Bryan responded with a short speech of appreciation. "It is a great honour," he said. "I can't believe how many people turned out. The weather was hot, but it was the best thing ever!" He then took the Stanley Cup from section to section, greeting the minor league teams and other fans who waited in the heat to congratulate their local hero. Bickell then signed photos for any and all, with donations split between the Orono Athletic Association and the local food bank.

The big forward had more planned for his day. In a rented bus, he and a group of friends and family took the Stanley Cup to Peterborough, visiting a bar called The Trasheteria. Welcomed by about a thousand in the bar, with a portion of the admission donated to the Peterborough Humane Society, Bryan took the Cup upstairs to a V.I.P. area called the Blue Room, where his party had pictures taken with the iconic trophy. Bryan later filled the bowl with beer and poured the liquid out of the Cup in celebration for his friends. The combination of heat and excitement forced that legendary bowl to be filled over and over again.

It was quite a celebration; one that neither Bryan, nor Orono, will soon forget!

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Nick Boynton poses for a photo with the Stanley Cup in front of the Boynton Bros. Sod sign in Nobleton, ON.
Nick Boynton poses for a photo with the Stanley Cup in front of the Boynton Bros. Sod sign in Nobleton, ON.
(Walt Neubrand/Hockey Hall of Fame)
On July 9, the Stanley Cup travelled from Clarington to Nobleton and from the blazing heat to showers as it spent the day with Nick Boynton.

Nick is not new to championships, having captained the Ottawa 67s when they collected the Memorial Cup in 1999. That team, by the way, also featured teammate Bryan Campbell, who was Boynton's defence partner.

In 1997, Nick had been drafted by the Washington Capitals, but re-entered the draft in 1999 and was plucked by the Boston Bruins, joining the team that fall. Boynton played six seasons with the Bruins (interrupted by a season playing in England during the NHL lock-out), and then gained journeyman status, joining the Phoenix Coyotes in 2006-07 and 2007-08 and the Florida Panthers in 2008-09. Nick started the 2009-10 season in Anaheim, but was traded to the Hawks for future considerations on March 2, 2010. Chicago was looking for veteran blueline presence, and when Bryan Campbell was injured, Boynton stepped into the line-up. He played 7 games during the regular season, and then was added to the roster during the final, playing the final three games of the season, Games 4, 5 and 6.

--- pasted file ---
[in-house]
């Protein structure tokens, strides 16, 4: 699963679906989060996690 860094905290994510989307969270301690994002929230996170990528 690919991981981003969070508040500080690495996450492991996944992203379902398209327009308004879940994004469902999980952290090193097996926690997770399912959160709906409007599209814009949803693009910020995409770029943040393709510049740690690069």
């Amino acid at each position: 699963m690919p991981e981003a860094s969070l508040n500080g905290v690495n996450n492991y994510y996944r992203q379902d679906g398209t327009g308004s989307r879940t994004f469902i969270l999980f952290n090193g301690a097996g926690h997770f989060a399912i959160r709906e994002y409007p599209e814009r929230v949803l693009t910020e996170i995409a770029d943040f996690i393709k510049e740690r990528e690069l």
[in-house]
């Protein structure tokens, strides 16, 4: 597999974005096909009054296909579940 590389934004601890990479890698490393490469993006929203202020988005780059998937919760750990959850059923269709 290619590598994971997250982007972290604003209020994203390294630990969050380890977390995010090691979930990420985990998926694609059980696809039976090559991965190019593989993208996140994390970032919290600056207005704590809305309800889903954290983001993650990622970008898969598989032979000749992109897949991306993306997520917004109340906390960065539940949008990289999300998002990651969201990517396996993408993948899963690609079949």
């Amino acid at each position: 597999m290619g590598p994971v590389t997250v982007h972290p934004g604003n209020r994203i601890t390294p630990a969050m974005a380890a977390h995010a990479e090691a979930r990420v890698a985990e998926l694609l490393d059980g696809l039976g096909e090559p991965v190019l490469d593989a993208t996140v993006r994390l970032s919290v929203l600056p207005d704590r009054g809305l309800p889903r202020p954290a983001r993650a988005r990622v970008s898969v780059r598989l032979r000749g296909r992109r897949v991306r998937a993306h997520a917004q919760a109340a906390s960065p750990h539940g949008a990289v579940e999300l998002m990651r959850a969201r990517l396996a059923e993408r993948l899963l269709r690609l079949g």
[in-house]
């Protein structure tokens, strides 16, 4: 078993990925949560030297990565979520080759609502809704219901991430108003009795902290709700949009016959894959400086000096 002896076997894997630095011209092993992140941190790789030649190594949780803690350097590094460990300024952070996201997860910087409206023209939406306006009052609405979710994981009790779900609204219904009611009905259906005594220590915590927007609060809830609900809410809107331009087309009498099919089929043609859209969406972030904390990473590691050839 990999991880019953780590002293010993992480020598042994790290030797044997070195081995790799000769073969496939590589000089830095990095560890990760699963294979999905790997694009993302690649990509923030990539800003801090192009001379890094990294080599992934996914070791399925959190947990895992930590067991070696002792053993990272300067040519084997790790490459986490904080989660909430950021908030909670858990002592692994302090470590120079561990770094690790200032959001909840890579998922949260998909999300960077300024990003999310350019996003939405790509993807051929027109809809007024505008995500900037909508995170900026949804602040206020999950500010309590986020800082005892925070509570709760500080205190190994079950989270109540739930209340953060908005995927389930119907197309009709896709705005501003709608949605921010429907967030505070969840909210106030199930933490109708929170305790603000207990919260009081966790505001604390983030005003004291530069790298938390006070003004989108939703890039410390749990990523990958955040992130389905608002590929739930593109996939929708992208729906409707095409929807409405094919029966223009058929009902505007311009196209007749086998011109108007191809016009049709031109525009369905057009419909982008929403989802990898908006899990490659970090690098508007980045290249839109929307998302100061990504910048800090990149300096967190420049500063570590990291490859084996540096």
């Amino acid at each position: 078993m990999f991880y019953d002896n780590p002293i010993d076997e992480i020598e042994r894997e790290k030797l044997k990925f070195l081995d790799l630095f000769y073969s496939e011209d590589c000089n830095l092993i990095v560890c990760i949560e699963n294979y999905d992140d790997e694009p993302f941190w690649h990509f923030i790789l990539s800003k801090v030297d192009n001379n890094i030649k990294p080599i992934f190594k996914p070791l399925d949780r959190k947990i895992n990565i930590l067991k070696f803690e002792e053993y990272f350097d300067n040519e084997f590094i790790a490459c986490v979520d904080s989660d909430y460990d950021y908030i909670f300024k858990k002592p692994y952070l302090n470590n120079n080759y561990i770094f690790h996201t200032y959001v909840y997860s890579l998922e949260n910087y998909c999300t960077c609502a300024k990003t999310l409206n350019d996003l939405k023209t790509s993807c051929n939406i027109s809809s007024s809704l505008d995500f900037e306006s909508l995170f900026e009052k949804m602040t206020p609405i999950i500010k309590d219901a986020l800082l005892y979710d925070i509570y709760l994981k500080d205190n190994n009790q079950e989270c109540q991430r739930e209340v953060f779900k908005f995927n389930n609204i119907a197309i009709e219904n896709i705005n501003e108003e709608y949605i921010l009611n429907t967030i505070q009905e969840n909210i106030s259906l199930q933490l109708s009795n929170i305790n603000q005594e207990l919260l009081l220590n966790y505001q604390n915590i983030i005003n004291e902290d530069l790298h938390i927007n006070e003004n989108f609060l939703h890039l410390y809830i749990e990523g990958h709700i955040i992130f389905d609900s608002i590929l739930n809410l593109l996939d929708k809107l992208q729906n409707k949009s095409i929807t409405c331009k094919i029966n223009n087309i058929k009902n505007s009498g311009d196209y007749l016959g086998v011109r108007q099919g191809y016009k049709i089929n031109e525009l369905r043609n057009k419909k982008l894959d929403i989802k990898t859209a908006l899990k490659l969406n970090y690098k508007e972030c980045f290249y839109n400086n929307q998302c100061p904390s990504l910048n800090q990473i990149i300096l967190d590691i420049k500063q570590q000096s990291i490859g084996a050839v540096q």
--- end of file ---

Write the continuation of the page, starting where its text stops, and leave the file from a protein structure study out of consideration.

Nick Boynton and family at the Boynton Bros. Sod Farm in Nobleton, ON.
Nick Boynton and family at the Boynton Bros. Sod Farm in Nobleton, ON. (Walt Neubrand/Hockey Hall of Fame)
The Stanley Cup arrived at the Boynton Brothers Sod Farms on Highway 27 in Nobleton at 9AM on July 9. Nick and his family had cleared much of the barn and had a photographer take a series of photos of the Cup on various pieces of machinery. Meanwhile, several friends stopped by to congratulate Nick, and they, too, got pictures taken with the Cup.

By early afternoon, Nick hopped into one of his vintage cars and took the Stanley Cup to the Dr. William Laceby Nobleton Arena and Community Centre, named after a local dentist who had contributed much to the community. There, Mayor Margaret Black hosted a reception in Boynton's honour, and began by stating that Nick was "an inspiration to all athletes and has made our community very proud." Other speakers included Paul Calandra, Member of Parliament for Oak Ridges-Markham, and Helena Jaczek, the Member of Provincial Parliament for Oak Ridges-Markham. Executives from the NobleKing Minor Hockey Association recalled with pride how Nick had played his minor hockey with Nobleton minor hockey before joining the Peewee Triple 'A' Richmond Hill-Vaughan Kings.

Nick Boynton celebrated with family and 200 friends at the Boynton Bros. Sod Farm in Nobleton, ON.
Nick Boynton celebrated with family and 200 friends at the Boynton Bros. Sod Farm in Nobleton, ON.
(Walt Neubrand/Hockey Hall of Fame)
Nick made a brief speech in response to the accolades, then from 2:30 to 4:45, stood for photographs and signed autographed for many of the 3,000 in attendance.

Nick Boynton is a unique hockey warrior. Diagnosed as diabetic at 19, Nick carries a device attached around his waist that pumps measured amounts of insulin into his body through a catheter under his skin. This pump allows his body to function just like anyone else. The Chicago trainers also monitor Nick carefully. During the celebration, some young boys approached Nick and told him he was their hero because he proved to them that diabetics can function normally, if not carefully, even as hockey players. "It never really stopped me from doing anything," he shrugged and smiled.

Back at the sod farm, a pig roast was underway, with 200 friends feasting on pork sandwiches, salads, fruits, vegetables and a Stanley Cup cake. Pigman, the farm's mascot (and in reality, Nick's brother) shows up to all the pig roasts, and this special occasion was no exception. The rubber-masked pig with a cigar in its mouth had its picture (or is that 'pig-ture'?) taken with hockey's heralded trophy.

A life-sized cardboard cut-out of 'The Most Interesting Man in the World' ("Stay thirsty, my friends!") also had his picture taken with the Cup, donning, at various times, a Blackhawks' jersey and a Boynton Brothers Sod Farm ball cap.

The Stanley Cup was uniquely displayed amidst the sod with a hockey net and corn stalks completing the picture.

Nick Boynton celebrating with a drink from the Stanley Cup during a pig roast at the family sod farm.   Nick Boynton's day with the Stanley Cup comes to an end.
Nick Boynton celebrating with a drink from the Stanley Cup during a pig roast at the family sod farm.
(Walt Neubrand/Hockey Hall of Fame)
  Nick Boynton's day with the Stanley Cup comes to an end. (Walt Neubrand/Hockey Hall of Fame)

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Kevin Shea is the Editor of Publications and Online Features for the Hockey Hall of Fame.